Pixels of the Week – January 10, 2021

Every day, I share on twitter and LinkedIn a list of curated articles I read, resources and tools about UX Design, User Research, UI and mobile design, HTML, CSS, the web industry, some process, some inspiration, etc. This is an archive of everything I shared this week.

#Now – what I’m up to

What a week people, I never thought I would see the day were big social media would finally do something about the orange guy. It’s 5 years and too many hate messages to late, too late, but still. Wow. Also, I’m back to work, well, I’m still working remotely for now but still, back from a nice week of holidays. 2021 started with a foot injury while playing JustDance. Who knew that when they said “video games are dangerous” it meant “playing just dance might get you hurt”, so this was a stressful week.

On the bright, I’m currently working on talks and articles for 2021, mostly about design process, designing beyond edge cases and pixel perfect mockups and more. On January 28th I will be talking at “We Love Speed” online event about designing errors, loading, empty screens and more of all of that is part of a designer’s job (the talk is in French but slides will be in English and I’ll publish a transcript in English). On February 5, I’ll talk about “designing beyond the pixel-perfect idealistic case” at WebStories.

TL;DNR the one you should not miss

#Web #ProgressiveEnhancement

Is Progressive Enhancement Dead Yet?“, Heydon Pickering (@heydonworks) uses shark in a fez, Tony Hawk, and zombies to explain progressive enhancement in a fun educational black and white video. Also, JengaScript

Interesting article

#Design

An interesting article on “designer biases” and how to mitigate those. I think the “consistency bias” is part of the reason why a lot of designers redesign browser dropdowns, while users don’t care if dropdowns look different in each browser

#UX #Career

What a UX Career Looks Like Today” by @NNgroup. I like the split between UX Designer and UX Researcher, also don’t forget to check the full report for more details on skills, how to switch career, why a mentor is important and more.

#UX #UIPattern

Infinite scroll: what is it good for? Not much to be honest, it sounds like it’s more annoying than anything, here are some alternatives and advice if you really want to implement this

#Motion #Accessibility

Reminder: in 2017 Apple, published this article that not only details the support of prefers-reduced-motion, but also shows and lists some potential triggering animations for which you might want to consider reduced variants

#Consistency #CSS #Components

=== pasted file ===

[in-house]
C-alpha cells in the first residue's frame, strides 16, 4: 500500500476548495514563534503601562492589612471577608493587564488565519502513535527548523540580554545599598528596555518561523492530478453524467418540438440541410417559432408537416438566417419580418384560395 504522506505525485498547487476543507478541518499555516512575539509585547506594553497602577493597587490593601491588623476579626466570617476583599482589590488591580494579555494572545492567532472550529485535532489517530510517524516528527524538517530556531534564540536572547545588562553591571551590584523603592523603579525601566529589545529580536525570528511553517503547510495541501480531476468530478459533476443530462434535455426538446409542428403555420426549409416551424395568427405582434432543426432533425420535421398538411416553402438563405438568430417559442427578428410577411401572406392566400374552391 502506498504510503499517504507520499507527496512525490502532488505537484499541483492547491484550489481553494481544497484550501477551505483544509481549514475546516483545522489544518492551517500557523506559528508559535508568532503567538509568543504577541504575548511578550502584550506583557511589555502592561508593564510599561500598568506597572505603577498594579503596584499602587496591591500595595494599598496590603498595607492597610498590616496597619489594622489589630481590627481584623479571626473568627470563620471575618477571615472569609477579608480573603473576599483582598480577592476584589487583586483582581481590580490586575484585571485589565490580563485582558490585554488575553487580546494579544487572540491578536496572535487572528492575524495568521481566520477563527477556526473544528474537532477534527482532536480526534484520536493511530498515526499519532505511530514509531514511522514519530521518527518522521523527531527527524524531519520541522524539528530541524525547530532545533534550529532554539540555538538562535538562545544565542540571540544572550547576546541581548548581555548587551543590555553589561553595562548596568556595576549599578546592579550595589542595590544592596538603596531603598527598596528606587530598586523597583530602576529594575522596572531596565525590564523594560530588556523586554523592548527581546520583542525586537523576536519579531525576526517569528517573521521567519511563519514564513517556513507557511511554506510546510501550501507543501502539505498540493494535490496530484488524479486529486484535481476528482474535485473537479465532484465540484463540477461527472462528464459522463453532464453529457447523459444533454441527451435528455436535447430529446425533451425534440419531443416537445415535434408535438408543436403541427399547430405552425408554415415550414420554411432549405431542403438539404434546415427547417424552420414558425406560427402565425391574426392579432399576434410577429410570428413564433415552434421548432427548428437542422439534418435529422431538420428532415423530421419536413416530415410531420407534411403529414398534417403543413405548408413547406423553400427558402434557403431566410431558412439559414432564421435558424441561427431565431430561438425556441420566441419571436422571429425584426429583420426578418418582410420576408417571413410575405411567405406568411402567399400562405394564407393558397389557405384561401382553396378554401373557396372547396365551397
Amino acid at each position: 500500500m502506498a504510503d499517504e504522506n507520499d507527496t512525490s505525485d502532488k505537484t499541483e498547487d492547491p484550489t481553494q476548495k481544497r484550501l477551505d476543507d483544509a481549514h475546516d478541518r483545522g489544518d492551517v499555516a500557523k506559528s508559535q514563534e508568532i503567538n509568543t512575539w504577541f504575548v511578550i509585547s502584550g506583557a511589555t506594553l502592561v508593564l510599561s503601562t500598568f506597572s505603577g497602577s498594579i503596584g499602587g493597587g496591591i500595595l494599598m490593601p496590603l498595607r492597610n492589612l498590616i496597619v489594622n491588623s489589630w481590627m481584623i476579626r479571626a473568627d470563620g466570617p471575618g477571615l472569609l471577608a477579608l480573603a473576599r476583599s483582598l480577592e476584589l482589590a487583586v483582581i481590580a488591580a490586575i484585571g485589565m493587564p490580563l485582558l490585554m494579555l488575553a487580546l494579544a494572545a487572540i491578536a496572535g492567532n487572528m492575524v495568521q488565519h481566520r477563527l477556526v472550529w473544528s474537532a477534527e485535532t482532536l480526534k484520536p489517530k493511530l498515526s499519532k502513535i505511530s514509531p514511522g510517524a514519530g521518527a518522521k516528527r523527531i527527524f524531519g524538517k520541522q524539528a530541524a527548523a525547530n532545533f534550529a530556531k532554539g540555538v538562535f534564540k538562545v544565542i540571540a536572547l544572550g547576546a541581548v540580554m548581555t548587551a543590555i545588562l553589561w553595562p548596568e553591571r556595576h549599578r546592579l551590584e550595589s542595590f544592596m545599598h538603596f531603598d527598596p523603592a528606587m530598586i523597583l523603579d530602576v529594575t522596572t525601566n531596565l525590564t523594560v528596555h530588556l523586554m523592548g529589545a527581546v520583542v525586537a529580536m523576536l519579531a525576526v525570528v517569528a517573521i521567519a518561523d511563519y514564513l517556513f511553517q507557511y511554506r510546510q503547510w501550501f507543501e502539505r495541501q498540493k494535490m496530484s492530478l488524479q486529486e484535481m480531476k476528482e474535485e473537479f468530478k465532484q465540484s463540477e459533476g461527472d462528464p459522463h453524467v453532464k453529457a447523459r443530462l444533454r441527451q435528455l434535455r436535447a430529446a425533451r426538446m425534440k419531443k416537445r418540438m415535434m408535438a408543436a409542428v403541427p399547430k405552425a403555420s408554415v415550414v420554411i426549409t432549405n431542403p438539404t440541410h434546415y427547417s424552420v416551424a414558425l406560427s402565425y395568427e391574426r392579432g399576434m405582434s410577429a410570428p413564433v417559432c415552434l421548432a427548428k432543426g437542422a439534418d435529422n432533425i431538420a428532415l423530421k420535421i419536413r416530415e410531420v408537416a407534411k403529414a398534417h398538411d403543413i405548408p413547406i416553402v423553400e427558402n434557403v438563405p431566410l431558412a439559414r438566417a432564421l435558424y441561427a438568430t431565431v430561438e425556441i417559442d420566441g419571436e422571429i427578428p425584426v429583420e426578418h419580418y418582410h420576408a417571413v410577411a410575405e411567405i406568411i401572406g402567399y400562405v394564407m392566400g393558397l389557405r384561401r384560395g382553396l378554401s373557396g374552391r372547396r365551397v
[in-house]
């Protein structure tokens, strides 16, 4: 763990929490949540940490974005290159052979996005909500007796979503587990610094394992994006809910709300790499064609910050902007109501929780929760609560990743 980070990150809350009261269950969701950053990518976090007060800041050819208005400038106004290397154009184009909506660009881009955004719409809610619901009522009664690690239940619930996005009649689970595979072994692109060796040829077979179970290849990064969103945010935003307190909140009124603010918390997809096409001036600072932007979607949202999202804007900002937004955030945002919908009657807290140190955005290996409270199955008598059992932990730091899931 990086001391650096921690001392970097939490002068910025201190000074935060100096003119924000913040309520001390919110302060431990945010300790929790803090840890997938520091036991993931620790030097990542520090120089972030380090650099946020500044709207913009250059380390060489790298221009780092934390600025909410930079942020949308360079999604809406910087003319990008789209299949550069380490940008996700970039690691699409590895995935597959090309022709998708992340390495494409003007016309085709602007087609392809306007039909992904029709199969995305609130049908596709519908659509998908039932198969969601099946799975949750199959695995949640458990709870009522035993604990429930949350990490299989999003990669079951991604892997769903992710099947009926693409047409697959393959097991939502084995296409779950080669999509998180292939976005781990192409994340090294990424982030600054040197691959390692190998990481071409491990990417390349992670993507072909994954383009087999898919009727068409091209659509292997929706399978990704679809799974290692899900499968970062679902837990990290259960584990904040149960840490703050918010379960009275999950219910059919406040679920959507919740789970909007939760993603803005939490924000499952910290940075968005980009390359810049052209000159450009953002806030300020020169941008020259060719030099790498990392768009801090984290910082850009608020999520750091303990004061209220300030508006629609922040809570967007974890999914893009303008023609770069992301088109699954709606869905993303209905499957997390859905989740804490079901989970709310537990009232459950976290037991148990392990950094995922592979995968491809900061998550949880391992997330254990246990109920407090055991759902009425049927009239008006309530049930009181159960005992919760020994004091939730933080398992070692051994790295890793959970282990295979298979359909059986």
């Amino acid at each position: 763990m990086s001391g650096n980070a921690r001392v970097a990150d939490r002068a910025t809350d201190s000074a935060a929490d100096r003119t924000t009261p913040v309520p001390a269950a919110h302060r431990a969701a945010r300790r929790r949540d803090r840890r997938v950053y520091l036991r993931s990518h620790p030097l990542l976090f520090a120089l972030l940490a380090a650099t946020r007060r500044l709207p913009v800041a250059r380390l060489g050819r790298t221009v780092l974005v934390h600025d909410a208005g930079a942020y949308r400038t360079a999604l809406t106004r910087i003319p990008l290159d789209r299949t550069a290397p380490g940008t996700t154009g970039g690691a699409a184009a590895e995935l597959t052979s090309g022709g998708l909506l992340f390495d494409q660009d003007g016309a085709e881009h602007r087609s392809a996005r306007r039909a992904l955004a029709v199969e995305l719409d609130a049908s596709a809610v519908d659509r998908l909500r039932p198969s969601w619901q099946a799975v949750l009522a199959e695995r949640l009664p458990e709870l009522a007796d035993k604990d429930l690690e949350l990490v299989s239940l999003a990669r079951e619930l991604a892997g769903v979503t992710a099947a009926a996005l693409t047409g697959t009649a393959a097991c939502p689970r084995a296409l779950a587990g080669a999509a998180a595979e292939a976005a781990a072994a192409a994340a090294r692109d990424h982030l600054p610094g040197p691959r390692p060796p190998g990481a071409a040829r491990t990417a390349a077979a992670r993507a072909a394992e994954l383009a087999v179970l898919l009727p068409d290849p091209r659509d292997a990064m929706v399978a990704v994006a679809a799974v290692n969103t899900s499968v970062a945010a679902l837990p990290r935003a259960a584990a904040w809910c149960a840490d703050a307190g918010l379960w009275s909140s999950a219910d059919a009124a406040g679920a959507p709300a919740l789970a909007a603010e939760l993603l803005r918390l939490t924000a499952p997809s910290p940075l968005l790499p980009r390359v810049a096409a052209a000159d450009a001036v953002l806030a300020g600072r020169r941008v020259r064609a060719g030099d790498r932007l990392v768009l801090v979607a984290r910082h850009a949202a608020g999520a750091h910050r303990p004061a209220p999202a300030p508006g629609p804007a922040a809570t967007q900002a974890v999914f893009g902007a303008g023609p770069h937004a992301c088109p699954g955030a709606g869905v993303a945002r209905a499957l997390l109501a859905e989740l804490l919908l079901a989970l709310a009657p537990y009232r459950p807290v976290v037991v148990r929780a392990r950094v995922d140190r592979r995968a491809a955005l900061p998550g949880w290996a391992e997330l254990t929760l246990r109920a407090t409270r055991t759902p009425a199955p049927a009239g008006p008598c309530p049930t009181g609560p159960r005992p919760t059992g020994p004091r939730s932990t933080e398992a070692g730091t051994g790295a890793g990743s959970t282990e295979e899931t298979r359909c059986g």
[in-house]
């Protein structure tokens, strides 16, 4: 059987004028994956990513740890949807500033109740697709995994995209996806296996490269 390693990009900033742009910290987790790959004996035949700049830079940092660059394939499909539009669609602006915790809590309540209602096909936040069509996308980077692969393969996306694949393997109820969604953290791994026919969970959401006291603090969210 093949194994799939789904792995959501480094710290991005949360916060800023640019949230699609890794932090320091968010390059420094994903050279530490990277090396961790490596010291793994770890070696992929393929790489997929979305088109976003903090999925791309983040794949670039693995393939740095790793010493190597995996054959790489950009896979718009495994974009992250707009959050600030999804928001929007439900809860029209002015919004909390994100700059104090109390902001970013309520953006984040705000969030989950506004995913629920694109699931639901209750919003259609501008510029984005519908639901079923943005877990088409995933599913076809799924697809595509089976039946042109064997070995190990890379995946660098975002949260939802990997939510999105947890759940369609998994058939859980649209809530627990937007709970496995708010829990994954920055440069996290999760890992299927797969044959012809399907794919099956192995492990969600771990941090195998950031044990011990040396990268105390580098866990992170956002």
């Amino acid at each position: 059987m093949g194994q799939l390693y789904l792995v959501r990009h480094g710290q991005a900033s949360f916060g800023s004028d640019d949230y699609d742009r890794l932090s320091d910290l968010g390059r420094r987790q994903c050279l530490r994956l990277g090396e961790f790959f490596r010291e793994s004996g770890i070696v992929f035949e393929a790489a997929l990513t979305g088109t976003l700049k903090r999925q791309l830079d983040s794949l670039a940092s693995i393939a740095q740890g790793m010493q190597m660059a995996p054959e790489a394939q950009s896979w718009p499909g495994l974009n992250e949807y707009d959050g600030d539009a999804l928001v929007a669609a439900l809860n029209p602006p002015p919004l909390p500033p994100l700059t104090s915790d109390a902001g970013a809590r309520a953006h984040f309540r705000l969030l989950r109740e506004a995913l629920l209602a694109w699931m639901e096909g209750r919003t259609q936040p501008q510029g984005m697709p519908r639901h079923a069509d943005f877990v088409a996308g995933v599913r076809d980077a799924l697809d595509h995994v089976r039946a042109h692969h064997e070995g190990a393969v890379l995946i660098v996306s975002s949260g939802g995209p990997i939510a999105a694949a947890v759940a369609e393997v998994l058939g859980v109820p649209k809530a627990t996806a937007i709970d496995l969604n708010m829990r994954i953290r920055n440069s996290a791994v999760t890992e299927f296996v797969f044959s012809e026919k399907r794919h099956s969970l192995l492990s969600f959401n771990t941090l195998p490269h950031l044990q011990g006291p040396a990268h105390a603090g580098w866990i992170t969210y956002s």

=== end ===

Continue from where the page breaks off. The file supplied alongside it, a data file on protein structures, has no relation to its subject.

The Art of Building Real-life Components” by Ahmad Shadeed, how a component that “looks” simple can actually have a lot of different variants that leads to some work when building it

#HTML #CSS

My stack will outlive yours” A HTML/CSS only stack for blogs, for performance and simplicity, I think it makes sense at some point (by @steren)

#Newsletters

A beautiful essay by Robin Rendle on newsletters, writing for the web, the failure of RSS, how hard it is to pay writers and making the web easy, fast, accessible and beautiful again

#Myers-Briggs

Interesting tweet thread: Friendly reminder: Myers-Briggs was developed by two white supremacist eugenicists, with the goal of “scientifically proving” the superiority of the white race. When it failed to do that, they remarketed it as a “personality indicator” for the corporate business circuit.

Inspiration, fun experiments and great ideas

#Termandconditions

I agree“, an interesting project from 2018 by Dima Yarovinsky were he printed “terms of service” of the leading online services that we use on a daily basis on A4 to show how small and helpless we are against those.

#Computer #cover

A 240-page hardcover coffee table book about computer advertising from 1950-1999

#Coffee

A fun codepen that visually explains you what each type of coffee is made of.

#GenerativeArt

There’s something relaxing with playing with those Generative Voronoi Splodges (PIXI) (by George Francis @georgedoescode) I really want to look into generative art this year but I guess you need some advanced programming skills for that?

#Dataviz

This is beautiful: “Meander is a procedural system for generating historical maps of rivers that never existed” created by Robert Hodgin (@flight404)

#PWAs #RSS #Trolling

This made ma laugh: far right people not trusting Progressive Web Apps, because it’s “Progressive”. This lead to me, making fun or RSS feeds (because URSS/ USSR) and Heydon being inspired by my silly ideas to create a “putting the U in RSS” illustration.

#Animations #Accessibility

You can complain all you want about the design of the new CIA logo, at least the website uses prefers-reduded-motion to remove the “fade in select” animations that are super annoying for some of us.

Useful tools and resources that will make your life easy

#Typeface

Hoo, hello gorgeous! Fatface is an amazing font available in 5 widths, 9 optical sizes and 45 styles (plus a variable font ^^) made by @ohnotypeco

#CSS

Maybe now is a good time to remind you that @css (CSS tricks) has a CSS almanac that details most CSS properties you can find.

#Patterns

I love those background patterns created by @yuanchuan23

#OpenSource #Tools

Open Source Stash – A growing stash of privacy-focused, powerful and secure open-source alternatives for makers, marketers, designers and others.

#Generator

In case you already miss 2020, here is a “2020-ipsum” generator for your projects

#NoCMS #Notion

There’s a tool that lets you create a website or a blog from Notion. That’s cool.

#Organisation #DesignFiles

An interesting project if you are looking for tips on how to name and organize your design files. I usually tend to treat those kind of resources as “inspiration”, then adapt this to my own process and tools.

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